Background and study aims: The aim of the present study was to assess the value of capsule endoscopy in the diagnostic work-up of patients in whom there is a clinical suspicion of small bowel Crohn's disease that cannot be confirmed using traditional techniques.
Patients and methods: A total of 21 patients (14 men, seven women; mean age 43 +/- 8 years) with a clinical and biochemical suspicion of Crohn's disease were included in the study. Conventional imaging work-up, including upper and lower endoscopy, as well as a small-bowel follow-through, was carried out in all of the patients.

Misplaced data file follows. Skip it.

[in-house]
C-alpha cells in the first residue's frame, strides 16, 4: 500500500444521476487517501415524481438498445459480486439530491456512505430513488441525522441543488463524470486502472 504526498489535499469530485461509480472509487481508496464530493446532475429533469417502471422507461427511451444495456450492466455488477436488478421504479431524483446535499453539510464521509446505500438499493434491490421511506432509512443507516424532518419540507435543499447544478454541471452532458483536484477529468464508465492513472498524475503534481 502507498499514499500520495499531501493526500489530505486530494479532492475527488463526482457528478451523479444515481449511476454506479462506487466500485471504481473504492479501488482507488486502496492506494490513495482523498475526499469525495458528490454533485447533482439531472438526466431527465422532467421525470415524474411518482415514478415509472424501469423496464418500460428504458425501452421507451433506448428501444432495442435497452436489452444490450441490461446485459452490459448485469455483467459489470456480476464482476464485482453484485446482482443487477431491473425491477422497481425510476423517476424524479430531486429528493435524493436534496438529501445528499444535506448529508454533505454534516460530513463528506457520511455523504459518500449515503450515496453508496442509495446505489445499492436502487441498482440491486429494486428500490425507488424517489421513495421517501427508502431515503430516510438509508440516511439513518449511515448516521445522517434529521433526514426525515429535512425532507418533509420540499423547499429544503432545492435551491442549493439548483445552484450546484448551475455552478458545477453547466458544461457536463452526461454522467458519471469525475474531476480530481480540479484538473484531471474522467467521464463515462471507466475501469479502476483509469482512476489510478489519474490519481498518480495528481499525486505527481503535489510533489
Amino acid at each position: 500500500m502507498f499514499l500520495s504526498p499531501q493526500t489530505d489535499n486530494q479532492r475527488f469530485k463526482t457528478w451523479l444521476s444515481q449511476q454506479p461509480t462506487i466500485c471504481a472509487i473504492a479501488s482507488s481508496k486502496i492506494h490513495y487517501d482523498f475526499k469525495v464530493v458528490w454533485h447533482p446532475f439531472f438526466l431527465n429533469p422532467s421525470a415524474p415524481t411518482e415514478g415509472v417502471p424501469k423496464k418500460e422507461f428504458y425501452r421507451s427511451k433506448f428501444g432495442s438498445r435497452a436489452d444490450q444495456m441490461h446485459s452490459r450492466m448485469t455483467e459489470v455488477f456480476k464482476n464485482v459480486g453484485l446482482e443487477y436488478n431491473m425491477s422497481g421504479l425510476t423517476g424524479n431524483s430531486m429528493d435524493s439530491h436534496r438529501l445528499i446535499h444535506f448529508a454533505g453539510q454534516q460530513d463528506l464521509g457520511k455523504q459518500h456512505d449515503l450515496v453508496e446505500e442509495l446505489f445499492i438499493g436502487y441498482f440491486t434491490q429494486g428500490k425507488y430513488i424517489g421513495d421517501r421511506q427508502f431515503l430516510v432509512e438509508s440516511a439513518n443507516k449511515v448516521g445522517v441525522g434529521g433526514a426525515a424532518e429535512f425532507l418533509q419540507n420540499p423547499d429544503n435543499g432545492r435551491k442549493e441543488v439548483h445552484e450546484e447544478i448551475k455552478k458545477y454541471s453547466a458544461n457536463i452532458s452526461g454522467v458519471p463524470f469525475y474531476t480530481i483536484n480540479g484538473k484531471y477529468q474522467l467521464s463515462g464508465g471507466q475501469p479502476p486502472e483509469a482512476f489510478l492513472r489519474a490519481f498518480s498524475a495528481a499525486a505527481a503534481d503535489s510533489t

Results: Pathological findings were not observed in 12 of the 21 patients (57 %). In the other nine patients (43 %), lesions supporting the diagnosis of Crohn's disease were seen. The most frequent findings were located in the distal ileum and included aphthae, lineal and serpiginous ulcers, and fissures. Four patients had lesions in the jejunum. One patient showed erosions in the distal duodenum, jejunum, and ileum. No adverse effects of the technique were observed in any of the patients.
Conclusions: Capsule endoscopy is a valuable diagnostic tool in patients with suspected Crohn's disease that has not been confirmed using standard imaging techniques.